President Obama delivers remarks at a news conference after the closing… (Kent Nishimura / Getty Images )
Reporting from Honolulu — Republican lawmakers may be smothering his jobs bill, but their intransigence could get them booted out of office, President Obama said.
At a news conference Sunday, Obama said the Republicans opposing his $447-billion jobs package are woefully out of step with an American public that liked the plan and wanted it passed.
Obama's comments came in response to a question about his leadership. More than two months after unveiling his jobs package, and after repeated speeches devoted to getting it approved, the bulk of the legislation is bottled up in Congress. What should Americans conclude about his failure to pass his signature piece of legislation? the president was asked.
Obama said the results to date were less a reflection on him than on lawmakers whose approval rating had sunk to record lows.
Speaking after his summit meeting with Asian-Pacific leaders, the president said, "The American people, at this point, are wondering about congressional leadership in failing to pass the jobs bill -- the components of which the majority of Americans, including many Republicans -- think are a good idea.
"And that's part of the reason why the American people right now aren't feeling real good about Congress. Normally, by the way, the way politics works is if the overwhelming majority of the American people aren't happy with what you're doing, you start doing something different. So far that hasn't happened in Congress -- and the Republicans in Congress in particular."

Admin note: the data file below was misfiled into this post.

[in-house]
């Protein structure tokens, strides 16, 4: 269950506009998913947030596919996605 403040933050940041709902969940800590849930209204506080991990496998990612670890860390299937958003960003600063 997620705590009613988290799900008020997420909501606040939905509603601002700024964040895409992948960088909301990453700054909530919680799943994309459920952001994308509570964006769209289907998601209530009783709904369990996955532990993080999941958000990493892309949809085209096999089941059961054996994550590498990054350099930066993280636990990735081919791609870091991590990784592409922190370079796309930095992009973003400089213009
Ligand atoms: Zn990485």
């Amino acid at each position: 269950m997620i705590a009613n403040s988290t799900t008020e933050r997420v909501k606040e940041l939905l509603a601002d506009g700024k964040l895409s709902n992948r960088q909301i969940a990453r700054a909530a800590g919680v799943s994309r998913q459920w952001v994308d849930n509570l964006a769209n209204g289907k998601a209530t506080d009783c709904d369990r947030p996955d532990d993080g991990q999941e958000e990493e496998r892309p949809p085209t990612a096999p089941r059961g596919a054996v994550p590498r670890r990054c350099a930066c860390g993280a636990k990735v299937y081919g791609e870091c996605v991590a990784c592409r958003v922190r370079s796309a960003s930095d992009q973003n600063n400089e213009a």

Obama's jobs plan aims to rebuild roads, bridges and ports; keep teachers and public employees on the job; and expand a temporary payroll tax cut.
The Senate last week passed two small pieces of the plan -- tax credits for companies that hire disabled veterans and repeal of a tax on companies that do business with government. The House is expected to take up the measures this week.
Obama said he wouldn't give up on passing the plan in its entirety. Should the impasse continue, he warned, voters may be the ones to force action.
"So I'm going to keep on pushing," he said. "And my expectation is that we will just keep on chipping away at this. If you're asking me do I anticipate that the Republican leadership in the House or the Senate will suddenly decide that I was right all along and they will adopt 100% of my proposals, the answer is no. I don't expect that. Do I anticipate that at some point they recognize that doing nothing is not an option? That's my hope. And that should be their hope too, because if they don't, I think we'll have a different set of leaders in Congress."